Rain-Catcher

This. This could be bad. I really hope that Mo-Sco and the little shit are alright. If not…. this could worse than Appelox. Like…. Fire and brimstone, rivers and seas boiling, forty years of darkness, earthquakes, volcanoes, the dead rising from the grave, human sacrifice, dogs and cats living together! Mass hysteria!

…Okay, I was watching Ghostbusters last night. But my point still stands.

We could be very fucked right now.

-SR

Money saving plans

Right now we live fairly cheaply, we have in vehicle that will be paid off next year that we share, we don’t eat out more than once every couple of months, we don’t have a TV so there is no need for cable and we have the slowest broadband internet available.
This does not mean we can get by just fine and save given what we make at our primary jobs, after all, we both have smart phones with a data plan and 4 dogs that we take care of better than many people take care of their children. These are some of the reasons we are both working or asses off to save for our transition.

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Day 167: Make a rain catcher and drink rainwater

On day 168, I tore a trash bag open and, using small wooden sticks from day 46 of The Time Hack, I made a rain catcher on the patio outside my front door in Washington DC.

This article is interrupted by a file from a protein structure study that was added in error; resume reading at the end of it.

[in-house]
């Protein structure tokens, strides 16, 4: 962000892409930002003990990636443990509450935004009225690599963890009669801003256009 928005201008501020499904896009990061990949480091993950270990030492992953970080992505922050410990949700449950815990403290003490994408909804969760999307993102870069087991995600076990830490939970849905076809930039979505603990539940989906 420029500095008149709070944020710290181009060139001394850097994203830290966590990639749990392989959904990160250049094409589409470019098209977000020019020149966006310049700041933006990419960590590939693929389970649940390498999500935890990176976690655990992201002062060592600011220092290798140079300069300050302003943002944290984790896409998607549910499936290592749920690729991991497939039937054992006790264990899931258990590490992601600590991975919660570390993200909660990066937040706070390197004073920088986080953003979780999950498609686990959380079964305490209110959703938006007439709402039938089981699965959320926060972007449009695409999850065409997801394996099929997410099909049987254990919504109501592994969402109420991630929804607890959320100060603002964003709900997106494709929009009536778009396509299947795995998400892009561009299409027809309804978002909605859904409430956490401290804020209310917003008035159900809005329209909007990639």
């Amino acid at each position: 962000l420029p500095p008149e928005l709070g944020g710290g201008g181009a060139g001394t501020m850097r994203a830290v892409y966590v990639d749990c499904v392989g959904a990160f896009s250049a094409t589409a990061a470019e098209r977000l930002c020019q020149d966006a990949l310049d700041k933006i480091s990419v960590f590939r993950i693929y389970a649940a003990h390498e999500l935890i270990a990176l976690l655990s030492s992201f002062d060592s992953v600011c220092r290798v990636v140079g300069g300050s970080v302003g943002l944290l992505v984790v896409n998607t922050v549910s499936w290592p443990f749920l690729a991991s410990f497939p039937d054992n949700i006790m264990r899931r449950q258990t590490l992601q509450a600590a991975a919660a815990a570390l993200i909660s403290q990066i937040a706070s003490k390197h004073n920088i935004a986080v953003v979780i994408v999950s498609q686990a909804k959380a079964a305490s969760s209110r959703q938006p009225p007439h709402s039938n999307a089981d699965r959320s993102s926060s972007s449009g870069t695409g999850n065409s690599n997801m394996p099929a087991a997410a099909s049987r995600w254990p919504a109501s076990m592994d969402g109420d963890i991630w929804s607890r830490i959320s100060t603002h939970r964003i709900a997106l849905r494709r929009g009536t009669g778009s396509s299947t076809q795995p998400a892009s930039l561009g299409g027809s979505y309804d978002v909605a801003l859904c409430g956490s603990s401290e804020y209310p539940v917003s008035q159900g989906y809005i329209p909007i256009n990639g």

Luckily, a storm swept by a few hours later, providing more than an ample supply of water. 

I brought the water inside, took several healthy swigs, proudly sat down with my glass to do some research on the topic and read this:

The Virginia Department of Health has issued a warning to state residents: do not drink rainwater.

The warning comes after radioactive particles released in Japan have been documented around the United States and now in places on the East Coast.

I then read this (less applicable, but still)…

More than half of 560 samples from private dwellings in New Zealand exceeded the minimal standards for contamination and 30 percent showed evidence of heavy faecal contamination.

“I’m utterly amazed at the number of roof water supplies that fail the New Zealand drinking water standards,” says Stan Abbott, a microbiologist at the Institute of Food, Nutrition and Human Health.

And this

A senior official from the National Center for Environmental Health and Water Supply advises that rainwater must be boiled before it is safe to drink. Failure to do this can lead to diarrhea and infections.

Lesson learned. Research, then perform the task - not the other way around.

Now might be a good time to have a second go at the task I performed on day 133.


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